Star Trek (2009)
The reinvention of any popular franchise certainly comes with many risks. Twelve years ago, Casino Royale was hailed as a triumph in rebooting the 007 brand. It was hard edged, back to basics movie that made the spy genre relevant to a contemporary audience, without diluting its source material excessively. Yet this process went a step too far with Quantum of Solace, with a film that simply didn't feel Bond enough. Needless to say, the rights holders corrected this error. The success of the BBC's relaunch of Doctor Who hinged on making the formula accessible to modern viewers. Yet the new format of standalone episodes, celebrity guest stars and an emphasis on action over story, can be difficult to maintain and requires the involvement of top writers to keep the momentum going. Then of course there are the fans.
Considering these points, the 2009 reboot of the Star Trek franchise was a substantial risk. Yet a recent third viewing has verified my initial assessment of a job well done. I personally thought that writers Roberto Orci and Alex Kurtzman, were quite inventive in finding a way to circumnavigate the enormous wealth of existing lore and sundry baggage associated with the iconic franchise. The alternative time line concept certainly allows future sequels to wipe the slate clean if they so choose. Yet reinventing the wheel can be a double-edged sword and although purist fans do not determine the box office success of a movie, they can prove to be a very vocal and negative group to deal with. Hence despite a worldwide gross of $385,680,446 and broad mainstream critical approval, Star Trek has a clear group of detractors.
J.J. Abram certainly succeeded in casting actors that do more than just mimic the performances of the original series. The cast find the right balance between homage to the original cast and defining their own roles and making their own mark. This aspect of the production seems the least disputed and has managed to satisfy a lot of fans expectations. I personally felt that Karl Urban's Leornard "Bones"McCoy, was perhaps the most successful performance getting the tone exactly right. Zachary Quinto was a solid match fro Spock and I could not fault his interpretation of the role. However, the late Leonard Nimoy still remains the focus of every scene he is in. I don't know if it because the man and the character have become so interwoven, or because Spock is simply one of the most intriguing, well written and iconic fictional creations of the last forty years.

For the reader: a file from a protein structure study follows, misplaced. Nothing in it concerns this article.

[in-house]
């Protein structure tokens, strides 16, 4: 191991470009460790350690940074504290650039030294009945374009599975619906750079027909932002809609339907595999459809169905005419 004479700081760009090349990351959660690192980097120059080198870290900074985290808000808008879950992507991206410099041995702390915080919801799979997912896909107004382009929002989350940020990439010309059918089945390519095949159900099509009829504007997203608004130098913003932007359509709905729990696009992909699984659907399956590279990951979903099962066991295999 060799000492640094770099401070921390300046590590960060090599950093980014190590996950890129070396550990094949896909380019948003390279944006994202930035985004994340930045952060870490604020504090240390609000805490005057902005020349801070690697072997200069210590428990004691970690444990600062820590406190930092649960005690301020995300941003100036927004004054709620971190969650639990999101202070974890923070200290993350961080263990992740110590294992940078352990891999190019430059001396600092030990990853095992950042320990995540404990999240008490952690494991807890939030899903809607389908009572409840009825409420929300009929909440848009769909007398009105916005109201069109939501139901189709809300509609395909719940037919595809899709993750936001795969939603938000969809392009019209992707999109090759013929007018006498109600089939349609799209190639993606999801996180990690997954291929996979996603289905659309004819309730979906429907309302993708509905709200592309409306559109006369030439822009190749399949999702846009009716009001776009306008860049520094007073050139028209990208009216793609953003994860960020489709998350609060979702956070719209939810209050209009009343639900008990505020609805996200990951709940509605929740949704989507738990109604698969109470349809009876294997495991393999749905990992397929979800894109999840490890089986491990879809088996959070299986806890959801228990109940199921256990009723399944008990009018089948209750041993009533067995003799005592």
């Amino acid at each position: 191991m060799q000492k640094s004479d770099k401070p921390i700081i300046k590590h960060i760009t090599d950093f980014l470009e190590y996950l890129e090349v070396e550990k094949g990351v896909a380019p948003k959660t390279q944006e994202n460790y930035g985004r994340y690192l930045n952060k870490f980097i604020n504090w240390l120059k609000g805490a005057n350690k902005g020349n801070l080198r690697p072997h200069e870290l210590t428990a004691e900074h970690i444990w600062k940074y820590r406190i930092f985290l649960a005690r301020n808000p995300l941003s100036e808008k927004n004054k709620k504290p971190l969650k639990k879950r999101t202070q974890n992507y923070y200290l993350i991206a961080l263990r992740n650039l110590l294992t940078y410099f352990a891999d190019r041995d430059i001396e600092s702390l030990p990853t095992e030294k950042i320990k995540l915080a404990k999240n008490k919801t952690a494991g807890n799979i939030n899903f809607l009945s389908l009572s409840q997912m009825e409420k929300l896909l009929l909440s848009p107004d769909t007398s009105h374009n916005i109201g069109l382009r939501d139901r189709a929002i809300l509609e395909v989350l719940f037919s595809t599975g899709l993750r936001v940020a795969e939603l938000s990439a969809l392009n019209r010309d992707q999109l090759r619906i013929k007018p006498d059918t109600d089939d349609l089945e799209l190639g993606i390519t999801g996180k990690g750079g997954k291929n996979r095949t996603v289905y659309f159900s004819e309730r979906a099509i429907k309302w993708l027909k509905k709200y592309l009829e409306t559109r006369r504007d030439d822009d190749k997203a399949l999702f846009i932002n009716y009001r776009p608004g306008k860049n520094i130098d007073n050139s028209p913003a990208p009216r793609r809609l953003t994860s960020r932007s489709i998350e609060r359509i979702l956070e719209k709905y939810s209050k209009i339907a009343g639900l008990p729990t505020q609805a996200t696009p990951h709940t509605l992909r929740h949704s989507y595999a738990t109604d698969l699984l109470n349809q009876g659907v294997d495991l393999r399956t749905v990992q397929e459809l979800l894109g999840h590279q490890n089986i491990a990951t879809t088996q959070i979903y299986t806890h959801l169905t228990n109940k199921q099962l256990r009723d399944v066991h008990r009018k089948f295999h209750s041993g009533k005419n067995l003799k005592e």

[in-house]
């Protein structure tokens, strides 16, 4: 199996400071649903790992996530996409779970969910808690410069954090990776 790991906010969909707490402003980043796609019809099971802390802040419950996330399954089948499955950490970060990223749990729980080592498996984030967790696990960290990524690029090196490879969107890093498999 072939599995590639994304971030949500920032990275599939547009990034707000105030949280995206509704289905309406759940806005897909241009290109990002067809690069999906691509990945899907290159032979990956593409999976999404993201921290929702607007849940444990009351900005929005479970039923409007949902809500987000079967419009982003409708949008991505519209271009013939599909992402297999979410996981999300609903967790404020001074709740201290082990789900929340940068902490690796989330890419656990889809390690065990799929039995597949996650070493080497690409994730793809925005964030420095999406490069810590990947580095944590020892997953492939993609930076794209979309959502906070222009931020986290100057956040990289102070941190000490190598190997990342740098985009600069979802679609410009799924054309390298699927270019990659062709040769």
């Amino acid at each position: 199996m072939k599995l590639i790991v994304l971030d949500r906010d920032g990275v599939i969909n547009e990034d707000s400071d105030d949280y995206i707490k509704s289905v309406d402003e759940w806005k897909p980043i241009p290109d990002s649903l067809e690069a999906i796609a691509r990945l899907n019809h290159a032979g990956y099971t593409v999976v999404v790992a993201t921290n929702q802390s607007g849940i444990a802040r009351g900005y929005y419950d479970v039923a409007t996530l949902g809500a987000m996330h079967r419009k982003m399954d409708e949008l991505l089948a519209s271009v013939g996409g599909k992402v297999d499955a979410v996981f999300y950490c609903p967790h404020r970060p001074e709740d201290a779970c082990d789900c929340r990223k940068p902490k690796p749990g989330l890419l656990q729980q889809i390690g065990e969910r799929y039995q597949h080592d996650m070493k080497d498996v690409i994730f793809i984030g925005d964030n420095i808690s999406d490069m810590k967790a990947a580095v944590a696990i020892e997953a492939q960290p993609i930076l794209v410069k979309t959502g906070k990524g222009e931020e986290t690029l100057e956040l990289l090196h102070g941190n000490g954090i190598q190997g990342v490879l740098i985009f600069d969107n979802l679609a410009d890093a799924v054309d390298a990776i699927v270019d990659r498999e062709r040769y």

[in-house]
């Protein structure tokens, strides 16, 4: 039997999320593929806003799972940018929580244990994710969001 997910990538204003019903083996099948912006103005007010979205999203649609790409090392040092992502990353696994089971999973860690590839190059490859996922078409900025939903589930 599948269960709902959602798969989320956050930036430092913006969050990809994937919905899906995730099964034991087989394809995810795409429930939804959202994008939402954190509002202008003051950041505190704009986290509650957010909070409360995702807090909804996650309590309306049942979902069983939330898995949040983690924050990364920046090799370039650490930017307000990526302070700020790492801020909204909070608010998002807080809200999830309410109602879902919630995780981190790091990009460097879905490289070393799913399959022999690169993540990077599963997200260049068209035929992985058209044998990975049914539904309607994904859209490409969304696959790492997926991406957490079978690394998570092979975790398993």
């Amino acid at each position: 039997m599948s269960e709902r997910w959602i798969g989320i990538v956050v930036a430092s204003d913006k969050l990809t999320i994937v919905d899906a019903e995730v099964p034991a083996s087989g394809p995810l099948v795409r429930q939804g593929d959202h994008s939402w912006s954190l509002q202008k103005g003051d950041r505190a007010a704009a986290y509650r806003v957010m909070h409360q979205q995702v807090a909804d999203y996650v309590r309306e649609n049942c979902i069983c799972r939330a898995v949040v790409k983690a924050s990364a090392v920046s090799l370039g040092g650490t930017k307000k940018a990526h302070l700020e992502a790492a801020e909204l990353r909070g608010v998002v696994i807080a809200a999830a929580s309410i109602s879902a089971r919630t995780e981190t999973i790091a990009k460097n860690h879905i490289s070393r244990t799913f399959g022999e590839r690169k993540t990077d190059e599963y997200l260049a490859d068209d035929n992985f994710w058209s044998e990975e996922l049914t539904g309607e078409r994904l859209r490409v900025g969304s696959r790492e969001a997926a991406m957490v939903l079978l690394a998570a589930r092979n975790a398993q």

One of the outstanding aspects of the previous films in the franchise has been the superb scores, by such great composers as Jerry Goldsmith and James Horner. Michael Giacchino new soundtrack is bold and different but compliments the film exceptionally. He defies the obvious pitfall of utilising Alexander Courage's iconic original theme, too frequently in the movie and chooses to use it at the end. His new main theme is both dignified and portentous. It reinforces the sense of starting anew. The audio design for the entire film is very modern, yet veteran sound engineer Ben Burt still managed to ensure that certain aspects maintained a retro quality.
Star Trek is an integral part of popular culture and it its remarkable that the franchise has been revived so successfully, when you consider how much scope there was to get it wrong. However, the frenetic style of modern cinema is quite evident and the there’s predilection towards resolving conflicts by violence, which potentially flies in the face of Gene Roddenberry's original ideology. But the underlying theme of relationships, friendships, discovering ourselves though others and finding our place in the world still remain. I'm sure in the weeks to come the internet will be filled with information, dissections and pondering over the latest entry in the series, currently being developed by Quentin Tarantino. In the meantime, I am very pleased that something I have always enjoyed has so far been treated with respect and has remained thoroughly entertaining.